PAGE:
I've always hoped that, when confronted with shouty people, I would be able to either shove them back into thinking/conversing mode or nicely walk away to make the point that they're being too rude to talk with, but I guess I failed here - I just kind of sat there and listened impassively as he tried to tell me what I think, that I'm going to lose, and that he (somehow) knows what all liberals think and that we're all alike. I can often turn people around online by ignoring their insults but gently chiding them on incivility in each message until things calm, but in person I guess that doesn't work. I think it's a more viceral experience for the shouter - they get catharsis, so even if the other person sits there for a long time without saying a word they still might go on. When I came back, the vaguely-anarchist dude and the loud dude were shouting at each other "this conversation is over!" and very slowly backing away. Ahh, human nature.

A bus ride back to campus, and I'm here.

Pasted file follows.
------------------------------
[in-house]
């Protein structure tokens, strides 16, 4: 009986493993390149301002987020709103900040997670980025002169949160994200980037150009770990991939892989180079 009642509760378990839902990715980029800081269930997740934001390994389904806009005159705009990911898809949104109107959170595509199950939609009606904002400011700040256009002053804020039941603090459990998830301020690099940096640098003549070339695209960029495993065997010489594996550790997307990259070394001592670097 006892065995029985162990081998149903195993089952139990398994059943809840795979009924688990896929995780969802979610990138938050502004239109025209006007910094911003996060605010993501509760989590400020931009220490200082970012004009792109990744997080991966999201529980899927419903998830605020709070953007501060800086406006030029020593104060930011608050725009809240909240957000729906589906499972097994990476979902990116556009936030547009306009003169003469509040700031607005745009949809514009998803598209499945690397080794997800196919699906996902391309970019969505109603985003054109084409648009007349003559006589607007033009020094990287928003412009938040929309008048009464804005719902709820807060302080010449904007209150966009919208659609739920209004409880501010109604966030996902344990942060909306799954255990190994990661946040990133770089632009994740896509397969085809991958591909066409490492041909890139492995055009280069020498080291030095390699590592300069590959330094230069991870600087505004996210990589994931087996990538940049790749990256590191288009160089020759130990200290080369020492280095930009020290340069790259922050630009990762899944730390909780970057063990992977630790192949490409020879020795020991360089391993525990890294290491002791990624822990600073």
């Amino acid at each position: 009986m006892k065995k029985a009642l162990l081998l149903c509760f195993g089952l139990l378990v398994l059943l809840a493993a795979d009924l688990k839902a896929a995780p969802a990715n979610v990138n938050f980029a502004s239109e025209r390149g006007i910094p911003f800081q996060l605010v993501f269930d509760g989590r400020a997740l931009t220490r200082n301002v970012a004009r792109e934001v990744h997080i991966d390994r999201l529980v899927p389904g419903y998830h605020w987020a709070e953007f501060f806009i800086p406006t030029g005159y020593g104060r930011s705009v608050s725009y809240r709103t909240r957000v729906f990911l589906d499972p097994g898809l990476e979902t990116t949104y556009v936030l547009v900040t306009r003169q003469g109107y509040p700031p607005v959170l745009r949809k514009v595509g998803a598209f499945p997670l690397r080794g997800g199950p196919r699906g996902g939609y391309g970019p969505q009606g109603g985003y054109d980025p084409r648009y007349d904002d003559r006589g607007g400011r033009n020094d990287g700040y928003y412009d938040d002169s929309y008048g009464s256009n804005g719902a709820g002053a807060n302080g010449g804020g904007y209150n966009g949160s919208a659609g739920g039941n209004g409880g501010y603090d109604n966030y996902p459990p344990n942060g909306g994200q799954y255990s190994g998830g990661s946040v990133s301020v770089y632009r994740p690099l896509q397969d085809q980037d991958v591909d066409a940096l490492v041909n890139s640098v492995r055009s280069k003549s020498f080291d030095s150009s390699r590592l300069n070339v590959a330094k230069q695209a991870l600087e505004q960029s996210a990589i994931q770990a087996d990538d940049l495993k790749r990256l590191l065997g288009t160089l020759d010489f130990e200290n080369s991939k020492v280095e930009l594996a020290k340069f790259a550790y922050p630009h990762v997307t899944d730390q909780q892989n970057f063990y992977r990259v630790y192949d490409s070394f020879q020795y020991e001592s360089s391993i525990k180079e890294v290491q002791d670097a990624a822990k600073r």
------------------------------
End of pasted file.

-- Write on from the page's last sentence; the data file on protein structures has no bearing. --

I have some pictures from the event, but it was both much smaller and a lot less visually interesting than the left protests we've seen - even the "tea staff" people noted that it was smaller than last year and a bit disappointing. I didn't get a racist vibe from this Tea Party branch, just a confused middle-class "populism", anti-intellectual, fairly religious, with odd notions of capitalism, history, and current events. I guess it's frustrating that I'm always prepared to answer the devious and tricky questions that a really intelligent, probing person might ask me, and that never happens. I guess I always have those other factions in my head to argue with on these points, but it's more interesting to do it with flesh'n'blood. Maybe it's less satisfying because I tend to hold back in real-life arguments if I'm threatening somebody else's foundations - I might jab them in a way they're not prepared to answer, and if I see them flounder for a bit I'll pull back and soften the blow unless their foundations are sufficiently ugly - I'm happy to inject doubt, but I want to let it lead people to their own process of discovering more interesting ways to see the world, not to drive a nail into their heart. A bit before the event started, an old dude was talking about the bible with me and how it changes people's lives - an easy parry with both approval that people have left their old bad habits and a mention that many other philosophies offer those escapes (mention of how Black Muslims have managed to turn people's lives around, as have many other faiths), then a blow back directly attacking some points of biblical morality (yes I have read the bible and yes I am willing to judge the deity character in that story) which had him flounder for a bit and then kind of get a look of panic in his eye that had me feeling kind of guilty, on which I softened my statement a bit. Sigh.